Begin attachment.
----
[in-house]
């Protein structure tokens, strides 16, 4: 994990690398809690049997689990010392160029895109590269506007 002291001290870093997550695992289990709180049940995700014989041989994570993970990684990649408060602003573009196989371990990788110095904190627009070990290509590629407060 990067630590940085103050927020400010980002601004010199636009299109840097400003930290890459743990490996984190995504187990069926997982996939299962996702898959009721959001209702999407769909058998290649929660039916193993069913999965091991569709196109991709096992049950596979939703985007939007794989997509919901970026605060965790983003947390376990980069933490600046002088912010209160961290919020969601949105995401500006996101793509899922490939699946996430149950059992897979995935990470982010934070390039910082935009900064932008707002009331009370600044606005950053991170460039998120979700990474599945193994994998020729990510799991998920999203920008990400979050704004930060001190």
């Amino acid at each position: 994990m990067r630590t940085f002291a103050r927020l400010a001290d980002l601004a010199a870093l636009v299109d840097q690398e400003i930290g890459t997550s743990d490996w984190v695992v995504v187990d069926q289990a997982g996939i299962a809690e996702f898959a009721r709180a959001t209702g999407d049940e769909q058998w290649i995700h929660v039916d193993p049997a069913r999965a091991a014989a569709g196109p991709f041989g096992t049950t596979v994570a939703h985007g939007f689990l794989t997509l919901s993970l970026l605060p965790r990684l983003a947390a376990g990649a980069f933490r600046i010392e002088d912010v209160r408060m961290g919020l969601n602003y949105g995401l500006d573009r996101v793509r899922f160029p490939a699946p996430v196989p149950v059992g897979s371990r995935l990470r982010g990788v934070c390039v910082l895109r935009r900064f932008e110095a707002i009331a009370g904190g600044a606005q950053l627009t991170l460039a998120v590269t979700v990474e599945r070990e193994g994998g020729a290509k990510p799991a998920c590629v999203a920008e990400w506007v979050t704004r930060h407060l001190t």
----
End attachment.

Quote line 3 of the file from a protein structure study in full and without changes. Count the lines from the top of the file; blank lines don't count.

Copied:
């Amino acid at each position: 994990m990067r630590t940085f002291a103050r927020l400010a001290d980002l601004a010199a870093l636009v299109d840097q690398e400003i930290g890459t997550s743990d490996w984190v695992v995504v187990d069926q289990a997982g996939i299962a809690e996702f898959a009721r709180a959001t209702g999407d049940e769909q058998w290649i995700h929660v039916d193993p049997a069913r999965a091991a014989a569709g196109p991709f041989g096992t049950t596979v994570a939703h985007g939007f689990l794989t997509l919901s993970l970026l605060p965790r990684l983003a947390a376990g990649a980069f933490r600046i010392e002088d912010v209160r408060m961290g919020l969601n602003y949105g995401l500006d573009r996101v793509r899922f160029p490939a699946p996430v196989p149950v059992g897979s371990r995935l990470r982010g990788v934070c390039v910082l895109r935009r900064f932008e110095a707002i009331a009370g904190g600044a606005q950053l627009t991170l460039a998120v590269t979700v990474e599945r070990e193994g994998g020729a290509k990510p799991a998920c590629v999203a920008e990400w506007v979050t704004r930060h407060l001190t």